Over the years, I have also seen the growth of the creative industries in Singapore and around the region, in particular, museums, festivals, galleries and art markets and other art-related organisations have been developing and flourishing, which has led to a genuine demand for more professionally trained researchers, archivists, managers and curators to be educated here in Singapore.
The new Masters programme by NTU is intended to groom a new generation of museum professionals as well as arts and cultural thought-leaders. The curriculum is carefully modelled on the best programmes globally, but tailored for Singapore and the region.
Our rigorous programme will allow graduates to explore art, culture and heritage in great depth, to gain experience and engage with research, and keep pace with the latest professional best practices. They will be well prepared for leadership roles in the management, administration, interpretation and development of heritage and the arts.
NTU will be able to leverage the expertise and first-class facilities we have in the School of Art, Design & Media and our Centre for Contemporary Art Singapore, working in close partnership with the many museums, cultural spaces, organisations, and of course, the National Heritage Board.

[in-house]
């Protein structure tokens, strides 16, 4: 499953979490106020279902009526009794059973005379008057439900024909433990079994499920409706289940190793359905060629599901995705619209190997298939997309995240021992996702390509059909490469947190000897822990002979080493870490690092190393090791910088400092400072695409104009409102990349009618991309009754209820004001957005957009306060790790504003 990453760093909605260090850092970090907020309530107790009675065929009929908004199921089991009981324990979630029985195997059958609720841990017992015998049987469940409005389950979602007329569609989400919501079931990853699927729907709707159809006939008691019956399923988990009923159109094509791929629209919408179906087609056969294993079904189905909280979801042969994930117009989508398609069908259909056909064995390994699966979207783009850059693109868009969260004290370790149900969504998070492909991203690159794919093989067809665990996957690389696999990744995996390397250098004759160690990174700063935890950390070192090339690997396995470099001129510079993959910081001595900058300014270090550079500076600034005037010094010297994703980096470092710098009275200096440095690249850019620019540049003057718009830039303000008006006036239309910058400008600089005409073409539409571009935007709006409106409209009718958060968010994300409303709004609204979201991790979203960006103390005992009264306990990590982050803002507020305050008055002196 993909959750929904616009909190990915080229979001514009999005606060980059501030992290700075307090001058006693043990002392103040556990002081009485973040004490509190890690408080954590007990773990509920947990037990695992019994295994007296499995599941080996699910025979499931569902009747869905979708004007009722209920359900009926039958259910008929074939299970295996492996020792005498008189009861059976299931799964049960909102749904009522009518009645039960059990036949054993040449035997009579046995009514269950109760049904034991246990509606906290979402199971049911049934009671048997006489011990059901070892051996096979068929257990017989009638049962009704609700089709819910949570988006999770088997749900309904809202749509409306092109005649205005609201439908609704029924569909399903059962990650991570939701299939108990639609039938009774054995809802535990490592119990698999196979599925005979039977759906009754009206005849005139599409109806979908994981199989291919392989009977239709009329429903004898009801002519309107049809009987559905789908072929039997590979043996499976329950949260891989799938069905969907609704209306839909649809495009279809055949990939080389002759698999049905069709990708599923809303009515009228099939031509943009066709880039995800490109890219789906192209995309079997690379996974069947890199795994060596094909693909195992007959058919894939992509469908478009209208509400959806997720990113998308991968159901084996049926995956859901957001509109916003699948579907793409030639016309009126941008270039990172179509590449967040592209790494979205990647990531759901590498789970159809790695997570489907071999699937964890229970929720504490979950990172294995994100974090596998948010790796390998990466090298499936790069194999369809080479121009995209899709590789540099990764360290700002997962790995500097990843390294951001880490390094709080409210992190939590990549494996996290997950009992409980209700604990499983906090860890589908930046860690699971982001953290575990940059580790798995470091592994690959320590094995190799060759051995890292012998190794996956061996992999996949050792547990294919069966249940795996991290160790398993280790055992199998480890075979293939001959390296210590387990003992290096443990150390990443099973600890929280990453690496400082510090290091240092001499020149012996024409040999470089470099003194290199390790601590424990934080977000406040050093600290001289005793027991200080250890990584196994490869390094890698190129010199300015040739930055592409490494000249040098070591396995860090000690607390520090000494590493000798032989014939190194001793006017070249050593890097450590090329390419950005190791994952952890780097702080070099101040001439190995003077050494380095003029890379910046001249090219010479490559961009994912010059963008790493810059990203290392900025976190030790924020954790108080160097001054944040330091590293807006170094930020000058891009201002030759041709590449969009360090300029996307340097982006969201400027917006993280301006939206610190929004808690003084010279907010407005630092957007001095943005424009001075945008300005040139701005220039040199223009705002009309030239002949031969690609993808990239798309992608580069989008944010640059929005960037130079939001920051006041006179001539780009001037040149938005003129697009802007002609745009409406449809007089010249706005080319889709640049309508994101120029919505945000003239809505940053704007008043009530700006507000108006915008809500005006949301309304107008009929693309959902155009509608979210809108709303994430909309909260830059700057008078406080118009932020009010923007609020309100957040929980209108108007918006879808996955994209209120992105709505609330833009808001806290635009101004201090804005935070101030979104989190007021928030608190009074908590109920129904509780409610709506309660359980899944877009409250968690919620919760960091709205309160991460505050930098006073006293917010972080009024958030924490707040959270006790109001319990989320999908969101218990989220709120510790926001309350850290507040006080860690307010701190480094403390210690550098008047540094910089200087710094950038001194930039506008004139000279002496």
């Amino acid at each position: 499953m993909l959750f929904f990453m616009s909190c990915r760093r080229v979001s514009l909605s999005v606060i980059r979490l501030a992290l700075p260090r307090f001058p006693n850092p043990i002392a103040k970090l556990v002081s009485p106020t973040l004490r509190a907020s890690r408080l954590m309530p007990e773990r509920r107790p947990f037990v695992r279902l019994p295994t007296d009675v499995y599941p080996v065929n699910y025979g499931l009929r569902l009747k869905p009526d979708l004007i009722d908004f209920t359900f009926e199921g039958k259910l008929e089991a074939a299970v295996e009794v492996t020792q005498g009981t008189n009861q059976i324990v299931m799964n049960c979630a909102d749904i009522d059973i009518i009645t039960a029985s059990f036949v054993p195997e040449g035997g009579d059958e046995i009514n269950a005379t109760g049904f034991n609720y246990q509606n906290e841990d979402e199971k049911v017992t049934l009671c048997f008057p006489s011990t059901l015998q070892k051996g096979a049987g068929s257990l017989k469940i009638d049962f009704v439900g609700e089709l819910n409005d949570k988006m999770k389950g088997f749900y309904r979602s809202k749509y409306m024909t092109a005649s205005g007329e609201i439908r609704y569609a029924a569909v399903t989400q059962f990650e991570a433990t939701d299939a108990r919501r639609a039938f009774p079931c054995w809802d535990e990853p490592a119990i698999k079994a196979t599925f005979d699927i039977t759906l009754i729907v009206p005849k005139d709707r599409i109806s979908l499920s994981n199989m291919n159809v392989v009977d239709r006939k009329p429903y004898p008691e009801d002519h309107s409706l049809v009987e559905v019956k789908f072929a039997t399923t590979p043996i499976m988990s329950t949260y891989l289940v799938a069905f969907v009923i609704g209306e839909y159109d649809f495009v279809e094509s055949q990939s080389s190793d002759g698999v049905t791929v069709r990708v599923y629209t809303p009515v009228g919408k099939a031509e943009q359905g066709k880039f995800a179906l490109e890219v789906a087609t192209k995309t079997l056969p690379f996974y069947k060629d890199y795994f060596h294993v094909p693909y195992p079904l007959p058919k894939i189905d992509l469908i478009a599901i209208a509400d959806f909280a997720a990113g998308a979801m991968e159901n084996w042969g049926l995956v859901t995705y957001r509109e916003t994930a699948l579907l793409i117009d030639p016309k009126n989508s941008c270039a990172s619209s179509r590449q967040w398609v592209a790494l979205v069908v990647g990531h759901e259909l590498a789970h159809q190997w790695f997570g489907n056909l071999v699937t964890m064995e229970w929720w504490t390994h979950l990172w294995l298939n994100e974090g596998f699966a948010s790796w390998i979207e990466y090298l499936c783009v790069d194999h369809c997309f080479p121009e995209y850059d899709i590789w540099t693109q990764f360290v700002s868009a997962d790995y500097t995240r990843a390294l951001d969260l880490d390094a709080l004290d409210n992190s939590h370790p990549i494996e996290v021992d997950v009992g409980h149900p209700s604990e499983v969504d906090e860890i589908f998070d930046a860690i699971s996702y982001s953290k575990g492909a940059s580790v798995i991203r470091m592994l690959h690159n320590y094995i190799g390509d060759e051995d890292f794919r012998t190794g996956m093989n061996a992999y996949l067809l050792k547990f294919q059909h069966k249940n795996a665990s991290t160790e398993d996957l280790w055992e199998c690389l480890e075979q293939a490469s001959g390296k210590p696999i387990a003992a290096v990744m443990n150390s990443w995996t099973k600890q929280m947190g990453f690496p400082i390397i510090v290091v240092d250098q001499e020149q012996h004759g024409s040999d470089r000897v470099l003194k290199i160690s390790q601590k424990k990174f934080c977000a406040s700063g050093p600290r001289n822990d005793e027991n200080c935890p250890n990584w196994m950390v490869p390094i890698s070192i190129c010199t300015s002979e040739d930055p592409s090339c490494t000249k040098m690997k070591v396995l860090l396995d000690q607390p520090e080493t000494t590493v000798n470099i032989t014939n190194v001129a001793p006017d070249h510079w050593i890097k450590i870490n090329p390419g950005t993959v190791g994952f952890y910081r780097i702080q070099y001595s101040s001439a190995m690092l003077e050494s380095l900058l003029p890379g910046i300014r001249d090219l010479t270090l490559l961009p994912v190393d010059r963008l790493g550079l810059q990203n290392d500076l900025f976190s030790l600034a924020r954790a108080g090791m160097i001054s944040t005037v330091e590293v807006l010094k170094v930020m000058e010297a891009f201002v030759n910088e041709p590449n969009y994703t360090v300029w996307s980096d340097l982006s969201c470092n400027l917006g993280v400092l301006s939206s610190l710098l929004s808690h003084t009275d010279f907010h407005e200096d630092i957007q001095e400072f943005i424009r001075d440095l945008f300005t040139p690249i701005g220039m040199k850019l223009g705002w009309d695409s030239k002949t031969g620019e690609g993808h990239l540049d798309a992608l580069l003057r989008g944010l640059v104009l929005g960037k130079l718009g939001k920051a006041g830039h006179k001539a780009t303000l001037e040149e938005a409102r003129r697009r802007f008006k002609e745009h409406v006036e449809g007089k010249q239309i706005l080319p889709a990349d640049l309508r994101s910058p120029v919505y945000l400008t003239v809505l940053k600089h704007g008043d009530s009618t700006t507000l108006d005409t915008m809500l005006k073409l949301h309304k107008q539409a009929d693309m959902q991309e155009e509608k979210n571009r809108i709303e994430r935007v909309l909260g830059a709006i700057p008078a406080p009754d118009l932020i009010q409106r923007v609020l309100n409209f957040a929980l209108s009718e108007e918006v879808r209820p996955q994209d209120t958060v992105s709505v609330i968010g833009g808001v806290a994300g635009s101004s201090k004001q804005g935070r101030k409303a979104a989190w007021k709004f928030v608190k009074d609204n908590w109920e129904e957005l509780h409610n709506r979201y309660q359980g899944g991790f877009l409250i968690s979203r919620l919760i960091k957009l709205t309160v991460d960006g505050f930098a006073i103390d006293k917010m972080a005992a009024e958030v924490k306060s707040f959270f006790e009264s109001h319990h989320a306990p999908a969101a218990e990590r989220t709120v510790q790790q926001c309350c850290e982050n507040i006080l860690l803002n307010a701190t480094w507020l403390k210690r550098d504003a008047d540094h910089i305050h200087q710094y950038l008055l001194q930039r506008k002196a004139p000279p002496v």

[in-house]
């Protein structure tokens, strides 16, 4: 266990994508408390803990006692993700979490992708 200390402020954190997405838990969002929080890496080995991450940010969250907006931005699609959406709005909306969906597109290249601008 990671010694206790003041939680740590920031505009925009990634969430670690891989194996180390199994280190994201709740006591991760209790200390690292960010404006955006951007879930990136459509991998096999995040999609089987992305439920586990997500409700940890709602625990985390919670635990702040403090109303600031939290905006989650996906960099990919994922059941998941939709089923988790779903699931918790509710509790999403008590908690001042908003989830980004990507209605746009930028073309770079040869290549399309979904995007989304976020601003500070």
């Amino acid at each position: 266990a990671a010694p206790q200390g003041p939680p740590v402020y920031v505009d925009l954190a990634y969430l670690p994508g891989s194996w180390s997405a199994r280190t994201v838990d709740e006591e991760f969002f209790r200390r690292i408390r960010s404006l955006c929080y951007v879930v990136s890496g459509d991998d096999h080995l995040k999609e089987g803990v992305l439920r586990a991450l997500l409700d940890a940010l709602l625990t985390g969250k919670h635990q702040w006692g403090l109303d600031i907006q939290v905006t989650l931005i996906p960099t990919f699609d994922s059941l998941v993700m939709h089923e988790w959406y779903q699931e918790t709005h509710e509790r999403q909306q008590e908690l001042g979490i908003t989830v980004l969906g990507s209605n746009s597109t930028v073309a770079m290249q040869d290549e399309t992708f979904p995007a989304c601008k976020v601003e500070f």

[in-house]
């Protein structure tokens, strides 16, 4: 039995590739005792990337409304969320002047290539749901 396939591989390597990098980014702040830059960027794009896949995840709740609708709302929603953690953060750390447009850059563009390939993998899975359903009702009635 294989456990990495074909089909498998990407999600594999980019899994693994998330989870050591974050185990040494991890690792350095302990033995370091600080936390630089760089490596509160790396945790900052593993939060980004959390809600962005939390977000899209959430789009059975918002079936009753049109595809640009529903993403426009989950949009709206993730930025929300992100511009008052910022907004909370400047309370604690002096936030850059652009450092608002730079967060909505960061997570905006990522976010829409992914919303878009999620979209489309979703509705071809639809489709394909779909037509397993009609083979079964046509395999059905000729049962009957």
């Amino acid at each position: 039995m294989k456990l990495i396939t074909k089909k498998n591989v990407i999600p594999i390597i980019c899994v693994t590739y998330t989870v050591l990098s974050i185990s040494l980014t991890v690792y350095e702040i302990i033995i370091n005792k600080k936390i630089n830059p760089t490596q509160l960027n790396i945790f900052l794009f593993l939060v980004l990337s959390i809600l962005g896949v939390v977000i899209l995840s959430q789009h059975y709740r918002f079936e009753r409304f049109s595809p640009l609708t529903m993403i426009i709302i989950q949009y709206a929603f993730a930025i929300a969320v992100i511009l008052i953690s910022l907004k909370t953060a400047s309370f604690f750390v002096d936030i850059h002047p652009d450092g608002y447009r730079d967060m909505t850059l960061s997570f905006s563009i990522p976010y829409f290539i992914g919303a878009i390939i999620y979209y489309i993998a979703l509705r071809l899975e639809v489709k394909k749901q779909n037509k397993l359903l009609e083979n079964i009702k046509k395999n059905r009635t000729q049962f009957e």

In launching this Masters, which starts in August, we intend to position NTU at the forefront of study and training within this exciting and growing interdisciplinary field internationally. It will help to attract leading faculty from around the world, and develop partnerships with arts organisations in Singapore.
You could say that NTU has been paving the way for this unique master’s programme in the last few years. Two years ago, NTU’s College of Humanities, Social Sciences and the Arts launched a double major in Art History and English Literature which allowed Art History to be studied as an undergraduate major for the first time in Singapore, and it is at Nanyang Technological University!
Now we hope the programme will create wider visibility and scholarship on the significance of Art and Culture in South-east Asia and its rich cultural history.
On behalf of NTU, I would like to extend our sincerest thanks to the Economic Development Board, National Arts Council, and the National Heritage Board for working with us to make this programme possible; and to our donors and our Partner Institutions around the world who have generously agreed to host the students by providing them with invaluable hands-on experiences and exposure.
Their support and blessings give me great confidence that the future graduates of Museum Studies and Curatorial Practices will enrich our lives and our understanding of the arts, heritage and culture of our times.
Thank you very much.